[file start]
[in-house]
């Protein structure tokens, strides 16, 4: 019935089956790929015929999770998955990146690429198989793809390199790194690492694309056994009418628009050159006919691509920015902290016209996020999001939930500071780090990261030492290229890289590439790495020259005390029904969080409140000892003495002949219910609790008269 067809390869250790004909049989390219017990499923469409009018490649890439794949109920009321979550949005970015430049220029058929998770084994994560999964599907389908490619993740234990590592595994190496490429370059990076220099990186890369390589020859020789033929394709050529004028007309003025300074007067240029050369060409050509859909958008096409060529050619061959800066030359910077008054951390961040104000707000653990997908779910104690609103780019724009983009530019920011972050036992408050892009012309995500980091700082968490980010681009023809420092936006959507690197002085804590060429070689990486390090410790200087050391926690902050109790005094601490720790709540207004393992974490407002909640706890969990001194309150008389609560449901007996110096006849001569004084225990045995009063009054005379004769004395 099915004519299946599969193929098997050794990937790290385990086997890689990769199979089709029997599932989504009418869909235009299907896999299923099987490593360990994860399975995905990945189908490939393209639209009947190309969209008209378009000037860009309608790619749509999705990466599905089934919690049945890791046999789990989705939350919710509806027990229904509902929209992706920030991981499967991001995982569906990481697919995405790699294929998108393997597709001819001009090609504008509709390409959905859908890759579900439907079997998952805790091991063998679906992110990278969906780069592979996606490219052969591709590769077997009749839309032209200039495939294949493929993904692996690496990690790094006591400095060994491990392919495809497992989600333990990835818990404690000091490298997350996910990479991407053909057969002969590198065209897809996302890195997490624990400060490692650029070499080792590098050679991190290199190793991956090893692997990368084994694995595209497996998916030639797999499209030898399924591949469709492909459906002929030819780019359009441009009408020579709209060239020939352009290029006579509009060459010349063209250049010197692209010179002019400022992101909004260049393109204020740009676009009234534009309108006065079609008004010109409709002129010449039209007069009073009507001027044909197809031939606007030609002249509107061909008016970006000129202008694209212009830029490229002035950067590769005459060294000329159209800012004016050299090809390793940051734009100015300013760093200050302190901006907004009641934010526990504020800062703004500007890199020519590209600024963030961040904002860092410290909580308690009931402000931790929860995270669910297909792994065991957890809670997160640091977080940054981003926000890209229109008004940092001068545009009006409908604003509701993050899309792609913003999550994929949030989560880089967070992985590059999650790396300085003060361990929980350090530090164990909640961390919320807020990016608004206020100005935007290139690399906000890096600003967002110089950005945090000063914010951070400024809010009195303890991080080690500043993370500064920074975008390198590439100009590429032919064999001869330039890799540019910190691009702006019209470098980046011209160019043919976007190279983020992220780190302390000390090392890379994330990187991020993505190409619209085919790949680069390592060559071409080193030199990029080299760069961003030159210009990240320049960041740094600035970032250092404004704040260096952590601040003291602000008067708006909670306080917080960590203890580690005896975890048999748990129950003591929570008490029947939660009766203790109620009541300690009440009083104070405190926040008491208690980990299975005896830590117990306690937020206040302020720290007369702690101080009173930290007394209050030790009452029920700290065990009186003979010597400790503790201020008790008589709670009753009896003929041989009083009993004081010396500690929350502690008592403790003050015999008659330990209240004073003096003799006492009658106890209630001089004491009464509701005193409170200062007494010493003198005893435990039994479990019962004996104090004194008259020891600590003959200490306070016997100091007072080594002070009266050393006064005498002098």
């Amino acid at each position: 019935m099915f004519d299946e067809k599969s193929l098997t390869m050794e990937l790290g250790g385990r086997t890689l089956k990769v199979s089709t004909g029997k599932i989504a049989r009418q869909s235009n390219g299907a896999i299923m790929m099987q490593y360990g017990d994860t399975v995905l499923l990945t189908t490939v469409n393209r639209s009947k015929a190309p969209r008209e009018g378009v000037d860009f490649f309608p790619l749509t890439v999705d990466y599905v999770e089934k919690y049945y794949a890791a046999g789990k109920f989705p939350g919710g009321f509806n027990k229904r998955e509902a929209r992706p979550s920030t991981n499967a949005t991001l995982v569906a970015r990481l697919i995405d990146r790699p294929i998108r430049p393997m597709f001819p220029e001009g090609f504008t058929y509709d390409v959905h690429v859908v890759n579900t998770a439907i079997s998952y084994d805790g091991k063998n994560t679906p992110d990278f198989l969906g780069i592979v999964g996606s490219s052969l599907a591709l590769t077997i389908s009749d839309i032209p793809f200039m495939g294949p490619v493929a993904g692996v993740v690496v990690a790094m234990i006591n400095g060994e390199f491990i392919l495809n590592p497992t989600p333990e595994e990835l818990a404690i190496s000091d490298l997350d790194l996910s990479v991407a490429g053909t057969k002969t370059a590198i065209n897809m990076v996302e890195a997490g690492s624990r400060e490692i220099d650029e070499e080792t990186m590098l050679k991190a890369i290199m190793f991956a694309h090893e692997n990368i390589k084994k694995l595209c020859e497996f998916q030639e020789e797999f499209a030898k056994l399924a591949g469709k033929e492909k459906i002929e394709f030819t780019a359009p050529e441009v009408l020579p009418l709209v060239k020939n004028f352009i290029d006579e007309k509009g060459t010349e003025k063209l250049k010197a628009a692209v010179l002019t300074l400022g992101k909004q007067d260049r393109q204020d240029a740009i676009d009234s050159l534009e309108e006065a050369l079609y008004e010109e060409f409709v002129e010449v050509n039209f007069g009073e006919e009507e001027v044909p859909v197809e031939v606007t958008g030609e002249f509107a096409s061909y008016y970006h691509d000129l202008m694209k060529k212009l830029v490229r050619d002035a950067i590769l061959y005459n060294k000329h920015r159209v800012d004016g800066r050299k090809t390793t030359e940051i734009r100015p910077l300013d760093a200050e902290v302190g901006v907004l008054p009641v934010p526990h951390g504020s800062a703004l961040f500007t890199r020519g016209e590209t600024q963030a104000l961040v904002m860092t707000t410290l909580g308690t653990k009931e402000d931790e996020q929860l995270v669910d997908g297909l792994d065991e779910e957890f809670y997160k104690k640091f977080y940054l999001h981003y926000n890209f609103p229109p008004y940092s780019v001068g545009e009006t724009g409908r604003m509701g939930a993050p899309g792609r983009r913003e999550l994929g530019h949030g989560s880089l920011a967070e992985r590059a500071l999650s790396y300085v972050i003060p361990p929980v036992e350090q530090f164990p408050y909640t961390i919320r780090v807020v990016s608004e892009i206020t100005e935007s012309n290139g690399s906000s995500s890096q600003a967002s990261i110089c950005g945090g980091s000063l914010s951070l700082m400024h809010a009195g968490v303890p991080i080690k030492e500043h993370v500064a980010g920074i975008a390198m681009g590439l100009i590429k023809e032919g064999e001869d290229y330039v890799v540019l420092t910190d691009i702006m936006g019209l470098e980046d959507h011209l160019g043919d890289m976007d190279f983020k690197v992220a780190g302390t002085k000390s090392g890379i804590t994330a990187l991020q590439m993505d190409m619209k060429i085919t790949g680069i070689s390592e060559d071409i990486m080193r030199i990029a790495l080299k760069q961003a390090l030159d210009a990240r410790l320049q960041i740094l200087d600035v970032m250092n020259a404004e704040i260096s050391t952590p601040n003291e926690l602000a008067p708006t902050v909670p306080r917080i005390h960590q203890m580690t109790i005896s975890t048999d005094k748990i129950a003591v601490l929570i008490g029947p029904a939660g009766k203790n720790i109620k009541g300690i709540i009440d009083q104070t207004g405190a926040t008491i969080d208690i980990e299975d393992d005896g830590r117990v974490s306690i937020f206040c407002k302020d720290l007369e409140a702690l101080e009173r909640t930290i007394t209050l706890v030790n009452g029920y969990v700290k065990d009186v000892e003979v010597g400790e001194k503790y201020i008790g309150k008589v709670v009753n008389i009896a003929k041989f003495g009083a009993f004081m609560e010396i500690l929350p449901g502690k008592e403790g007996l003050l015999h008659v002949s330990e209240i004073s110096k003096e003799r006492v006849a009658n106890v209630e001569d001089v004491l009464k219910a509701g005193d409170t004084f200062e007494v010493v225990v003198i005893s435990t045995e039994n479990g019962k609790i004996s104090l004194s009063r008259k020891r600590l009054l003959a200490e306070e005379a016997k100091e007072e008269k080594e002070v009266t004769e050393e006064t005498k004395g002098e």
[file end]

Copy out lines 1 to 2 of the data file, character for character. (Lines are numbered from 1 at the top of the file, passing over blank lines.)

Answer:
[in-house]
């Protein structure tokens, strides 16, 4: 019935089956790929015929999770998955990146690429198989793809390199790194690492694309056994009418628009050159006919691509920015902290016209996020999001939930500071780090990261030492290229890289590439790495020259005390029904969080409140000892003495002949219910609790008269 067809390869250790004909049989390219017990499923469409009018490649890439794949109920009321979550949005970015430049220029058929998770084994994560999964599907389908490619993740234990590592595994190496490429370059990076220099990186890369390589020859020789033929394709050529004028007309003025300074007067240029050369060409050509859909958008096409060529050619061959800066030359910077008054951390961040104000707000653990997908779910104690609103780019724009983009530019920011972050036992408050892009012309995500980091700082968490980010681009023809420092936006959507690197002085804590060429070689990486390090410790200087050391926690902050109790005094601490720790709540207004393992974490407002909640706890969990001194309150008389609560449901007996110096006849001569004084225990045995009063009054005379004769004395 099915004519299946599969193929098997050794990937790290385990086997890689990769199979089709029997599932989504009418869909235009299907896999299923099987490593360990994860399975995905990945189908490939393209639209009947190309969209008209378009000037860009309608790619749509999705990466599905089934919690049945890791046999789990989705939350919710509806027990229904509902929209992706920030991981499967991001995982569906990481697919995405790699294929998108393997597709001819001009090609504008509709390409959905859908890759579900439907079997998952805790091991063998679906992110990278969906780069592979996606490219052969591709590769077997009749839309032209200039495939294949493929993904692996690496990690790094006591400095060994491990392919495809497992989600333990990835818990404690000091490298997350996910990479991407053909057969002969590198065209897809996302890195997490624990400060490692650029070499080792590098050679991190290199190793991956090893692997990368084994694995595209497996998916030639797999499209030898399924591949469709492909459906002929030819780019359009441009009408020579709209060239020939352009290029006579509009060459010349063209250049010197692209010179002019400022992101909004260049393109204020740009676009009234534009309108006065079609008004010109409709002129010449039209007069009073009507001027044909197809031939606007030609002249509107061909008016970006000129202008694209212009830029490229002035950067590769005459060294000329159209800012004016050299090809390793940051734009100015300013760093200050302190901006907004009641934010526990504020800062703004500007890199020519590209600024963030961040904002860092410290909580308690009931402000931790929860995270669910297909792994065991957890809670997160640091977080940054981003926000890209229109008004940092001068545009009006409908604003509701993050899309792609913003999550994929949030989560880089967070992985590059999650790396300085003060361990929980350090530090164990909640961390919320807020990016608004206020100005935007290139690399906000890096600003967002110089950005945090000063914010951070400024809010009195303890991080080690500043993370500064920074975008390198590439100009590429032919064999001869330039890799540019910190691009702006019209470098980046011209160019043919976007190279983020992220780190302390000390090392890379994330990187991020993505190409619209085919790949680069390592060559071409080193030199990029080299760069961003030159210009990240320049960041740094600035970032250092404004704040260096952590601040003291602000008067708006909670306080917080960590203890580690005896975890048999748990129950003591929570008490029947939660009766203790109620009541300690009440009083104070405190926040008491208690980990299975005896830590117990306690937020206040302020720290007369702690101080009173930290007394209050030790009452029920700290065990009186003979010597400790503790201020008790008589709670009753009896003929041989009083009993004081010396500690929350502690008592403790003050015999008659330990209240004073003096003799006492009658106890209630001089004491009464509701005193409170200062007494010493003198005893435990039994479990019962004996104090004194008259020891600590003959200490306070016997100091007072080594002070009266050393006064005498002098």